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The Sands of Forgiveness/ Stones of Resilience

“Write your hurts in the sand, carve your blessings in stone."

The story below is a powerful story that I have incorporated into my practice, group work and trainings. Both children and adults can relate to this story and truly understand it. We then may talk about resilience and rocks vs. feeling fragile like glass. Although rocks are strong, they are also smooth, calming and grounded in the earth. They will not fly away in the wind, so if we trust the process, we learn to not hold on so tight! The letting go process is letting go of control and fear as we bring safety and peace into our hearts.

Part I: Tell the below story. You may want to tweak it depending on the age, gender and situation. For example, if there was a child who was pushed, I would say “the friend pushed the other friend into the sand.” or “the friend called the other friend really mean names ( I use names that they've heard or said).”

The Sands of Forgiveness- Anonymous

Once there were two friends were walking through the desert. During some point of the journey they had an argument, and one friend pushed the other one into the sand. The one who got pushed was hurt, but without saying anything, wrote in the sand:


They kept on walking until they found an oasis, where they decided to take a bath. The one who had been pushed got stuck in the mire and started drowning, but the friend saved him/her. After he/she recovered from the near drowning, he/she carved on a stone:


The friend who had pushed him and saved his best friend asked him, “After I hurt you, you wrote in the sand and now, you write on a stone, why?”

The other friend replied “When someone hurts us we should write it down in sand where winds of forgiveness can erase it away. But, when someone does something good for us, we must engrave it in stone where no wind can ever erase it.”

Part II : After the story is read, the funnel and sand are used. (This activity can be done without sand and you can incorporate journaling, or art work)

  1. Reflect back on the story

  2. How did the child feel when he/she wrote “TODAY MY BEST FRIEND PUSHED ME With every feeling, they say it aloud, as a scoop of sand is slowly poured into the funnel (sad, hurt, lonely, mad, etc.....). The child watches the feelings pour through the funnel like “winds of forgiveness.” If you do not have a sandbox, it can be written down on a piece of paper or a white board. The white board is recommended because the feelings can be easily erased, as a metaphor of the wind or ocean erasing the words in the sand.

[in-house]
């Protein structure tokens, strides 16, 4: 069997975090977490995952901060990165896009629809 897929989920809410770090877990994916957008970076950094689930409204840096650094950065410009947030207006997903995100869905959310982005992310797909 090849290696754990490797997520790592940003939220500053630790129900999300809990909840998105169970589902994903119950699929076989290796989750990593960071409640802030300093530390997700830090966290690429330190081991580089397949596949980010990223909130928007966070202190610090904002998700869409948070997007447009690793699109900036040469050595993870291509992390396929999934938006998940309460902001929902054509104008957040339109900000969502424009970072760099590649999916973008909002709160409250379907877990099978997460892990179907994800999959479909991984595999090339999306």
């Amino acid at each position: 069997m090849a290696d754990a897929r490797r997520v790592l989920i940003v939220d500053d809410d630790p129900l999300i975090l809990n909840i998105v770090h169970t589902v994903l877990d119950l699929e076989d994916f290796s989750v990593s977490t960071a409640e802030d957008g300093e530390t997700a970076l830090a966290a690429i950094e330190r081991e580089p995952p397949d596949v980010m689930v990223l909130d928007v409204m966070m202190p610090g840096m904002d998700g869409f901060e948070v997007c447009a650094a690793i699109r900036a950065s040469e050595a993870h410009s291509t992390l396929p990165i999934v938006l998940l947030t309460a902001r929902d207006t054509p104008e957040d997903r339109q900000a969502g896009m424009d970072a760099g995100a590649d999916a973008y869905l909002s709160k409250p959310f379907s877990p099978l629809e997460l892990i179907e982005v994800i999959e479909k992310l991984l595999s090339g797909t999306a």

Part III & Process:

1)Talk about the second part of the story when the friend wrote, “TODAY MY BEST FRIEND SAVED MY LIFE.” I explain to the child that this person was very brave to forgive his/her friend and the friend was also brave for saving the child.

2) Give child stones and asked them to write words of courage and strength on the stones. These are feelings that the child wants to hold onto and never be erased. These stones are set up in the sand. The child can then take the stones home and place them in their pocket.

Recommended Age Range: 5 to adulthood

Treatment Modality: Individual, family, or group


-Build Resilience and Self esteem

-Provide an understanding of empathy

-Link feelings to actions and how others perceive certain behaviors.

-Increase feelings vocabulary

What you need:

1). Stones (smooth stones that you can write or paint on)

2) Sharpies, paint markers or paint to write on stone

3) Sand tray & funnel

4). Journal

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